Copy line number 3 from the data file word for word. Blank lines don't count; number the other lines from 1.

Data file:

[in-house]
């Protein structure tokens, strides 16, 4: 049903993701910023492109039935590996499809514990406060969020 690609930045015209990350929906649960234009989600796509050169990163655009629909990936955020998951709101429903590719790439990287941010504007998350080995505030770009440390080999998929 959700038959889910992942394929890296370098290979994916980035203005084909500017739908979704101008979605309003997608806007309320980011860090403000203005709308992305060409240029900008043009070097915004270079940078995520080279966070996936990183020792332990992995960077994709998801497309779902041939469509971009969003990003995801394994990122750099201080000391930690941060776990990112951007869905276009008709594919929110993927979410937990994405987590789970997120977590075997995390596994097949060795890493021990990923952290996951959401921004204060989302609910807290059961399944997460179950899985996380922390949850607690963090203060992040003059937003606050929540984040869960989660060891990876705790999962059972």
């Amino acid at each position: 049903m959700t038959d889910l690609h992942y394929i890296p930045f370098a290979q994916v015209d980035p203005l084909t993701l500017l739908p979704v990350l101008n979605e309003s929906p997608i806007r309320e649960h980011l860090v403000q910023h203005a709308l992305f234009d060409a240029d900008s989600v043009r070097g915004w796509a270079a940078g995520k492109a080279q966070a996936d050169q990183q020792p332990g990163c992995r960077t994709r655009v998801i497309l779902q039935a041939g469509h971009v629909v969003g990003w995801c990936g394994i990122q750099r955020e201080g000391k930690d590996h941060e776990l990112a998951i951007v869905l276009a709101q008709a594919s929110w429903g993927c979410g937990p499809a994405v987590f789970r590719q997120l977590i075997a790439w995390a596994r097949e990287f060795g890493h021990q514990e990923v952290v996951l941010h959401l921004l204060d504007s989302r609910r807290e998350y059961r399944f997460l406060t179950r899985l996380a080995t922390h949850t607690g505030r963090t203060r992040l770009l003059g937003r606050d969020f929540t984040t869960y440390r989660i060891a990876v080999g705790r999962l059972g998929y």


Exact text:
């Amino acid at each position: 049903m959700t038959d889910l690609h992942y394929i890296p930045f370098a290979q994916v015209d980035p203005l084909t993701l500017l739908p979704v990350l101008n979605e309003s929906p997608i806007r309320e649960h980011l860090v403000q910023h203005a709308l992305f234009d060409a240029d900008s989600v043009r070097g915004w796509a270079a940078g995520k492109a080279q966070a996936d050169q990183q020792p332990g990163c992995r960077t994709r655009v998801i497309l779902q039935a041939g469509h971009v629909v969003g990003w995801c990936g394994i990122q750099r955020e201080g000391k930690d590996h941060e776990l990112a998951i951007v869905l276009a709101q008709a594919s929110w429903g993927c979410g937990p499809a994405v987590f789970r590719q997120l977590i075997a790439w995390a596994r097949e990287f060795g890493h021990q514990e990923v952290v996951l941010h959401l921004l204060d504007s989302r609910r807290e998350y059961r399944f997460l406060t179950r899985l996380a080995t922390h949850t607690g505030r963090t203060r992040l770009l003059g937003r606050d969020f929540t984040t869960y440390r989660i060891a990876v080999g705790r999962l059972g998929y």